can you recommend a good quality splitter?
  11. Fodera72 likes this.
  12. JeezyMcNuggles

    JeezyMcNuggles Supporting Member

    Feb 23, 2018
    Santa Maria, CA
    I suck, but nobody really notices
    I love a Q-strip. It meets the needs of all input/output scenarios.

    It will accept any input level, it has a through/dry output to run into a tuner or whatever, it has a di out put that runs wet when pedal is on, dry when off, high and low pass filters, and an additional 1/4" output that you can take into an amp at a switchable level for instrument levels or line levels. Plus, a sweepable parametric eq, volume knob, and an all analog build. Thing is dope.
    Last edited: Jan 4, 2022
  13. JSandbloom

    JSandbloom Supporting Member

    Feb 2, 2004
    Redding, Ca
    Lakland Basses
    Why don’t you record dry and reamp?
    DirtDog and Gearhead17 like this.
  14. Piranha

    Piranha Supporting Member

    Jul 14, 2013
    Austin TX
    The dbx 160A is a single channel compressor. You're not going to be able to compress both the dry and wet signals without two of them. That being said, Logic Pro has a bunch of compressor models that sound pretty good to me. I would suggest bypassing the dbx and run striaght into the Duet.
  15. Ryan in PDX

    Ryan in PDX

    Jan 14, 2020
    The multiple ins and outs on the dbx unit are for cabling flexibility only - "either, not both." They go to the same compressor circuit, and can't be processed separately. There's no way around this on a single-channel hardware unit - it was not designed for your use case.

    I would suggest the following chains:

    Dry: Bass > radial (balanced) > interface
    Fx: bass > radial (unbal) > FX pedal > interface

    With the dbx inserted into one of those chains if absolutely necessary.

    I prefer to record completely dry (at least on my dry track) and handle any tone shaping or compression at the mixing stage. I typically use two separate DIs (standard radial/countryman), one before and one after any pedals.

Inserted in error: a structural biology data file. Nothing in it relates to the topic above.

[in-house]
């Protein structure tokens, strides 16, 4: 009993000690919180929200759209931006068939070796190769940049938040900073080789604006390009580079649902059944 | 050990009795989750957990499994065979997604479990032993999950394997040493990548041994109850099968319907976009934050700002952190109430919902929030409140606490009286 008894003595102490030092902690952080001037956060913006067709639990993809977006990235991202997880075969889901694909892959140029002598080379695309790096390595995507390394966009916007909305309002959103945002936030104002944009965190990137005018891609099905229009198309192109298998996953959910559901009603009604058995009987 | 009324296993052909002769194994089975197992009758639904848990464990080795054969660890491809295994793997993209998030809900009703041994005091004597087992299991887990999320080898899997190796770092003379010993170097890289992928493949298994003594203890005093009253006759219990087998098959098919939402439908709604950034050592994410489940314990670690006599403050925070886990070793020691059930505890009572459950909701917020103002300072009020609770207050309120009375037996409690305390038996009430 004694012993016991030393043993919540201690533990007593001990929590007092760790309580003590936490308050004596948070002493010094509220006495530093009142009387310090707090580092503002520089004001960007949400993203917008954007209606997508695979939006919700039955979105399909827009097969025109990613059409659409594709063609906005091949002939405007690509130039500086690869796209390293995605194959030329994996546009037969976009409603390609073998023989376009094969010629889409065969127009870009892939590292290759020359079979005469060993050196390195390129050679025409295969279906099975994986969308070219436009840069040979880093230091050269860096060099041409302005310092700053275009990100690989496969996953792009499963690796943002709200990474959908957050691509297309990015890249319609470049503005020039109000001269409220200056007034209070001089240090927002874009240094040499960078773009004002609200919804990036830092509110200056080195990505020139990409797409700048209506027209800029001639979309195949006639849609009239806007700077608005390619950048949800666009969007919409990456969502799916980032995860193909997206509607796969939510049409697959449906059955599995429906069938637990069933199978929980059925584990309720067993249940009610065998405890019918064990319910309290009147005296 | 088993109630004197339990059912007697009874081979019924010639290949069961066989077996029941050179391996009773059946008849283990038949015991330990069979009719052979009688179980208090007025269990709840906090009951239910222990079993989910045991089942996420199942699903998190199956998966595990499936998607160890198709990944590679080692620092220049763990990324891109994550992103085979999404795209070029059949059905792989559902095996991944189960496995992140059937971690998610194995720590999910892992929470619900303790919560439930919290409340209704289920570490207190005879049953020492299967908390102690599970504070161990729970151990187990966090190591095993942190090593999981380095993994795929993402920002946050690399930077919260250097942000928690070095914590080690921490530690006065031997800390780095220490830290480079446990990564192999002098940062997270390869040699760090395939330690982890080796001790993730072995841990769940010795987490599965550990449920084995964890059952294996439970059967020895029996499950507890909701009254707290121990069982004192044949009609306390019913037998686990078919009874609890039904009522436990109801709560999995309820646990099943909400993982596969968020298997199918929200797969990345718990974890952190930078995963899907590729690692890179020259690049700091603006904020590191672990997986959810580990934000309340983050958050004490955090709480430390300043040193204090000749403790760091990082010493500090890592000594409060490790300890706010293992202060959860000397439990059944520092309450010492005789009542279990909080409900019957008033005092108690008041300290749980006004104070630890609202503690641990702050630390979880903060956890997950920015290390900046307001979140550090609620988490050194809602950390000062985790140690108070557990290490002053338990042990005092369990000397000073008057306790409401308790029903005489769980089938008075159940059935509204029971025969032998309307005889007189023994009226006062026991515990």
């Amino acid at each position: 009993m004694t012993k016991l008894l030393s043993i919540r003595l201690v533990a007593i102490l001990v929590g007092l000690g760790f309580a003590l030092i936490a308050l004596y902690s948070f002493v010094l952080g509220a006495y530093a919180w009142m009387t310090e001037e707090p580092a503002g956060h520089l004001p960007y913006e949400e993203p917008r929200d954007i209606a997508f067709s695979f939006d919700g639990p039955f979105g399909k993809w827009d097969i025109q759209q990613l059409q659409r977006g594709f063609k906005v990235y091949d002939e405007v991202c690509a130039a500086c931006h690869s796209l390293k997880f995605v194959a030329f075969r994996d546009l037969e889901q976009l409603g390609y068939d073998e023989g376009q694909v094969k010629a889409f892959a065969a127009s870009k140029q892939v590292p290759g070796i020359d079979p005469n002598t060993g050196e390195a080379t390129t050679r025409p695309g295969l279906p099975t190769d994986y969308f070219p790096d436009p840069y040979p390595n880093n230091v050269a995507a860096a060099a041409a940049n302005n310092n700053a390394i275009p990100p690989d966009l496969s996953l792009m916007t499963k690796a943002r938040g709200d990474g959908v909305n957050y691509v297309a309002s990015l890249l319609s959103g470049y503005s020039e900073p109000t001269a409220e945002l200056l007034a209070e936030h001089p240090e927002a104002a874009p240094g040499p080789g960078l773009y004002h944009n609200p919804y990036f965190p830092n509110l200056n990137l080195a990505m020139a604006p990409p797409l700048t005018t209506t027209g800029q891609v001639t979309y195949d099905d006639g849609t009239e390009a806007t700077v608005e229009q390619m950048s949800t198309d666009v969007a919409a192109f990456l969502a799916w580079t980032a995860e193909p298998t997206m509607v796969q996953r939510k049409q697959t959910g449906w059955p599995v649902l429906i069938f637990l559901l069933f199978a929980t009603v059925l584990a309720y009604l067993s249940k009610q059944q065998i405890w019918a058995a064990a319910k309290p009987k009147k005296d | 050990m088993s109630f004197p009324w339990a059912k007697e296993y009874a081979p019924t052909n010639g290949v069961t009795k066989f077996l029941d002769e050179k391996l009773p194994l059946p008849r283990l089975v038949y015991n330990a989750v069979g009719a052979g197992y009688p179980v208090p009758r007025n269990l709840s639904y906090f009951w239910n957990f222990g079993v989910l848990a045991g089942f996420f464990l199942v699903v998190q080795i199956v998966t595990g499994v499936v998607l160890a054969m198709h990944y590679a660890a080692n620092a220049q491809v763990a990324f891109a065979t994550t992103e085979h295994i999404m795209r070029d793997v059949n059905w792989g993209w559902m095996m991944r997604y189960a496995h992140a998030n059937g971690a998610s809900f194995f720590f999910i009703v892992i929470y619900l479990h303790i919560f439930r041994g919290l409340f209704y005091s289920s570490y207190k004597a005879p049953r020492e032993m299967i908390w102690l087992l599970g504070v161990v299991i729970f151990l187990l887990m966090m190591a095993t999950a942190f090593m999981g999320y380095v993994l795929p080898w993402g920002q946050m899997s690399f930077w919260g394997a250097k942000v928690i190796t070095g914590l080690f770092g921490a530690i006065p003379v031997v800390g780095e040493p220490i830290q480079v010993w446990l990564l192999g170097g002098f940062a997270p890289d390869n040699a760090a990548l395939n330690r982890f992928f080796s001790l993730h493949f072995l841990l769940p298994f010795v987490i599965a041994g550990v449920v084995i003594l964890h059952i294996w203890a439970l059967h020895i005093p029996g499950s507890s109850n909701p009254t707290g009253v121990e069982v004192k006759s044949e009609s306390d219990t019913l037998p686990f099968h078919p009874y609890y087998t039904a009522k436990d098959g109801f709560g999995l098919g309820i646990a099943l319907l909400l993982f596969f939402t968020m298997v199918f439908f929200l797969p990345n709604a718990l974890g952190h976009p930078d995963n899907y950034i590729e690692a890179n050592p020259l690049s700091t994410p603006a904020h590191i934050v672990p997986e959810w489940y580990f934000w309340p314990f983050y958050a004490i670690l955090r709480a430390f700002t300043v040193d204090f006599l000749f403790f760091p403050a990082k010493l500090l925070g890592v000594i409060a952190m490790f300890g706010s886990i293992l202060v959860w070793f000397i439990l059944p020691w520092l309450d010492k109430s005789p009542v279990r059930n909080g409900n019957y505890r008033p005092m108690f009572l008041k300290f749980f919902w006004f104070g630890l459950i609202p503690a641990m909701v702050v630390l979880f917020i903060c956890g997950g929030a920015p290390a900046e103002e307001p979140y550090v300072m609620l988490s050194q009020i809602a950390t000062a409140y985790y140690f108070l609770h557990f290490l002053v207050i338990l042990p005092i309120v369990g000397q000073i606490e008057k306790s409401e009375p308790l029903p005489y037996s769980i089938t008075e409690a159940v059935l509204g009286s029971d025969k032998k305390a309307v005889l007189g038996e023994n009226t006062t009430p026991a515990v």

NKBassman and Fodera72 like this.
  16. BAG


    May 5, 2014
    New Zealand
    You really only need a passive DI box. Sure, you can spend big $$$$ on more expensive DI's but most mid-range DI's will give you a signal that is more than good enough in most mixes.
    You can then just go from the bass to the DI then XLR-out to your interface for the dry track and then out of the "Thru" output to your pedals etc which then go to your interface for your wet signal.

    Or, if you don't want to buy a DI......
    If you're doing any recording or live work having your own DI can be very handy at times.
  17. Ampslut


    May 15, 2017
    Barrackville WV
    I always record dry and add fx in post. That way you have complete control of fx. When you record wet you are stuck with the pre-fx.
  18. lowfreqgeek


    Mar 15, 2010
    Tijeras, NM
    There's something to be said for getting a sound and committing. You can always grab a backup dry signal via DI, but if you have a vision for the sound you want to create in the analog realm, then commit. Worst case, you retrack till it's right. If you're self-recording, you have that luxury. If you're getting paid, maybe not. Or maybe. Depends on the scenario. I've tracked some pretty wild stuff because the artist and producer loved the concept and didn't want to try to recreate it from a dry channel at mix down. The dry was there, but not the primary track. Nevermind that your performance will be completely different tracking dry vs. wet.

    As others have stated, you can't compress pre and post effect on a single-channel unit like the 160A. If the filtered sound you're looking for is achievable with the 160A after the filter, then stick with that as your wet chain and go straight into logic with the dry chain.

    Dry: bass>Tonebone XLR>Apogee CH1
    Wet: bass>Tonebone 1/4" out>envelope filter>dbx 160A unbal in>Apogee CH2. You should be able to use the balanced output of the 160A into the Apogee.

    Do any additional comp/EQ on both channels in the box. You can probably find a 160A plugin that'll get you in the ballpark.
  19. MDBass

    MDBass Supporting Member

    Nov 7, 2012
    Los Angeles, CA
    Endorsing Artist: Dingwall-Fender-Bergantino-Dunlop-Tech 21-Darkglass-Nordstrand
    I’d strongly recommend just spending more time learning your DAW.

    Logic is very powerful and comes stock with a lot of great emulations of classic analogue hardware units: there’s nothing the dbx comp or envelope filter pedal can do that can’t be done in the box with stock Logic plugins.
    Piranha and Dbassmon like this.
  20. NoSlapForYou


    Jan 9, 2019
    Durham, NC
    Get a Countryman Type 85 Direct Box. There's a reason it has nothing but 5-star reviews on Sweetwater. It's great, and affordable. Now, granted supply is low right now (like it is for most gear). So you might have to pay a bit more on the used market than usual. I got mine for $100 used. It's built like a tank. I run my bass through it even in recording situations where I don't technically "need" it.